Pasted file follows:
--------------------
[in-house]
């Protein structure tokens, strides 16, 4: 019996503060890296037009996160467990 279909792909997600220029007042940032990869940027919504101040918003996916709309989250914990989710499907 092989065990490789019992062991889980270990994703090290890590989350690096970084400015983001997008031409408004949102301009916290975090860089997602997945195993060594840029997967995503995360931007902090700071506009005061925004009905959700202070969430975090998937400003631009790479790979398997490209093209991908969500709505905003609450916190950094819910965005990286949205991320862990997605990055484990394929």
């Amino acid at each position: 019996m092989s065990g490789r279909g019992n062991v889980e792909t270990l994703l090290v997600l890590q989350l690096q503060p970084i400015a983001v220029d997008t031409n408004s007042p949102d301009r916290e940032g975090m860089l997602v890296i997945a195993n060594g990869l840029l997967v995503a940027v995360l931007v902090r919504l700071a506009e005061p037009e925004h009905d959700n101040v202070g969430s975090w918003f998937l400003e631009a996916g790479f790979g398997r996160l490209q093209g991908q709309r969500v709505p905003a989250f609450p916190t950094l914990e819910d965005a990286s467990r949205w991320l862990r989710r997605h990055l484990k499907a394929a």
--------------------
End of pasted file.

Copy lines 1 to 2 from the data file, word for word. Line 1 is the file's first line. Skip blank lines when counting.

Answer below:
[in-house]
């Protein structure tokens, strides 16, 4: 019996503060890296037009996160467990 279909792909997600220029007042940032990869940027919504101040918003996916709309989250914990989710499907 092989065990490789019992062991889980270990994703090290890590989350690096970084400015983001997008031409408004949102301009916290975090860089997602997945195993060594840029997967995503995360931007902090700071506009005061925004009905959700202070969430975090998937400003631009790479790979398997490209093209991908969500709505905003609450916190950094819910965005990286949205991320862990997605990055484990394929």